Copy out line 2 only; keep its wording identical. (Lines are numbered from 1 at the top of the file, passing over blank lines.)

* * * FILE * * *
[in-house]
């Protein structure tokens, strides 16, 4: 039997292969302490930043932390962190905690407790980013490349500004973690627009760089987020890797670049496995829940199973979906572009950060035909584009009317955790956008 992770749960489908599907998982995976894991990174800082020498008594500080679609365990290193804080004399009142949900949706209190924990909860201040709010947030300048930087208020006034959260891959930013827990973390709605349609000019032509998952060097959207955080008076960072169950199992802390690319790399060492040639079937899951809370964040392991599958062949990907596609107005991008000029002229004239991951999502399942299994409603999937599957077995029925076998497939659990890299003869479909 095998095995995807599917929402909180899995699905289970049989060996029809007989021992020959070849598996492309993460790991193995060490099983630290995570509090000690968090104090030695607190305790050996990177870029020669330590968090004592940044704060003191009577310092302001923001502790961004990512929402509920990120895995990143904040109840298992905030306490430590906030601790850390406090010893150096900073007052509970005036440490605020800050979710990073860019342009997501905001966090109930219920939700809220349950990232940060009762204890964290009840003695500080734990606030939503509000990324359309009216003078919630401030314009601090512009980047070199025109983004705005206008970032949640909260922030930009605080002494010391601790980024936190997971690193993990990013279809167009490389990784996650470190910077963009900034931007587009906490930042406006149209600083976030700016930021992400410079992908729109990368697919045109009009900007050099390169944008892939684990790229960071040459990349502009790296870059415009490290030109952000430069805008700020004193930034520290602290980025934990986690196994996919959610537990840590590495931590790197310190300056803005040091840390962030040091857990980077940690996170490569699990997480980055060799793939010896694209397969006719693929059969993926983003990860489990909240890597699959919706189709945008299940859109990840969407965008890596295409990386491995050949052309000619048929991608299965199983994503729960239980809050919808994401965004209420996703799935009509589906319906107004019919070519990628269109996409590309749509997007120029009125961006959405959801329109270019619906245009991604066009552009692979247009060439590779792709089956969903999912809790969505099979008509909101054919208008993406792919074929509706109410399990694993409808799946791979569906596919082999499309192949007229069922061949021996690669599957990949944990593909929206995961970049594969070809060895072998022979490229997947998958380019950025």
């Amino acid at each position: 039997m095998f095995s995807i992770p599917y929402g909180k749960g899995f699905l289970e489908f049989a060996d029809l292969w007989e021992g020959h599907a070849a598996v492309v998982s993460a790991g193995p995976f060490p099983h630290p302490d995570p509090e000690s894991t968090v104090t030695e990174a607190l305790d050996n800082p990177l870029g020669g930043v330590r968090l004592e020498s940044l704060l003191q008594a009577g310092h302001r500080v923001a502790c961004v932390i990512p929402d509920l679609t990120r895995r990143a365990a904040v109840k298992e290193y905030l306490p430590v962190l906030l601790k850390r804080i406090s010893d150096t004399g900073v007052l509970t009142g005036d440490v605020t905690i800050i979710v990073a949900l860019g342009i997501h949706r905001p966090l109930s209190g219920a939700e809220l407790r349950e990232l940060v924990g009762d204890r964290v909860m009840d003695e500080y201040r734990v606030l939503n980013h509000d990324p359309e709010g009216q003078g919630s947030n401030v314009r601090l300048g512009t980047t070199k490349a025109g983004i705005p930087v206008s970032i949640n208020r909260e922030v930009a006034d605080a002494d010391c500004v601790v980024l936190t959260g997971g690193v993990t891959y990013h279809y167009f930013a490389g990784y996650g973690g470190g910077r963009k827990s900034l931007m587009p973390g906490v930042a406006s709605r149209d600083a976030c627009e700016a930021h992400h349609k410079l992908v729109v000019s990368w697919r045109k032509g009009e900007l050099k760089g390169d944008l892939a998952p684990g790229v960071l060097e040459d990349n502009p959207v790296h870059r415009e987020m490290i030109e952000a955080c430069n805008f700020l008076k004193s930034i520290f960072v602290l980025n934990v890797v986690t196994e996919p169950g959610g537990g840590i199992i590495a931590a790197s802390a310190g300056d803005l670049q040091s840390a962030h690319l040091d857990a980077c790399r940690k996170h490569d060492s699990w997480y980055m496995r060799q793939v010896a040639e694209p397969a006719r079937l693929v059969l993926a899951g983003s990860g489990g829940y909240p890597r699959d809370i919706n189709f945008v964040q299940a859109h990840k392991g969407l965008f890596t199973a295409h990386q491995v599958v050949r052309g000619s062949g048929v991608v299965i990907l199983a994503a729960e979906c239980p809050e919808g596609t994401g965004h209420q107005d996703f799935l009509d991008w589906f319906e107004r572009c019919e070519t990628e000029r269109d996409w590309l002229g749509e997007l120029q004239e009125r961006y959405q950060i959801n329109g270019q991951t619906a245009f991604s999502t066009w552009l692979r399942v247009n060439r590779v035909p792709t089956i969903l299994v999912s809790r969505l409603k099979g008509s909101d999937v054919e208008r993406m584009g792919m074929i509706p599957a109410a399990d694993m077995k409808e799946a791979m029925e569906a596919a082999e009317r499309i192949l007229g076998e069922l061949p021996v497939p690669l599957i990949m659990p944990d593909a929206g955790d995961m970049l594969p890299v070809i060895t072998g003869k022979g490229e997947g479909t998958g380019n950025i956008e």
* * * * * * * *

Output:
């Protein structure tokens, strides 16, 4: 039997292969302490930043932390962190905690407790980013490349500004973690627009760089987020890797670049496995829940199973979906572009950060035909584009009317955790956008 992770749960489908599907998982995976894991990174800082020498008594500080679609365990290193804080004399009142949900949706209190924990909860201040709010947030300048930087208020006034959260891959930013827990973390709605349609000019032509998952060097959207955080008076960072169950199992802390690319790399060492040639079937899951809370964040392991599958062949990907596609107005991008000029002229004239991951999502399942299994409603999937599957077995029925076998497939659990890299003869479909 095998095995995807599917929402909180899995699905289970049989060996029809007989021992020959070849598996492309993460790991193995060490099983630290995570509090000690968090104090030695607190305790050996990177870029020669330590968090004592940044704060003191009577310092302001923001502790961004990512929402509920990120895995990143904040109840298992905030306490430590906030601790850390406090010893150096900073007052509970005036440490605020800050979710990073860019342009997501905001966090109930219920939700809220349950990232940060009762204890964290009840003695500080734990606030939503509000990324359309009216003078919630401030314009601090512009980047070199025109983004705005206008970032949640909260922030930009605080002494010391601790980024936190997971690193993990990013279809167009490389990784996650470190910077963009900034931007587009906490930042406006149209600083976030700016930021992400410079992908729109990368697919045109009009900007050099390169944008892939684990790229960071040459990349502009790296870059415009490290030109952000430069805008700020004193930034520290602290980025934990986690196994996919959610537990840590590495931590790197310190300056803005040091840390962030040091857990980077940690996170490569699990997480980055060799793939010896694209397969006719693929059969993926983003990860489990909240890597699959919706189709945008299940859109990840969407965008890596295409990386491995050949052309000619048929991608299965199983994503729960239980809050919808994401965004209420996703799935009509589906319906107004019919070519990628269109996409590309749509997007120029009125961006959405959801329109270019619906245009991604066009552009692979247009060439590779792709089956969903999912809790969505099979008509909101054919208008993406792919074929509706109410399990694993409808799946791979569906596919082999499309192949007229069922061949021996690669599957990949944990593909929206995961970049594969070809060895072998022979490229997947998958380019950025």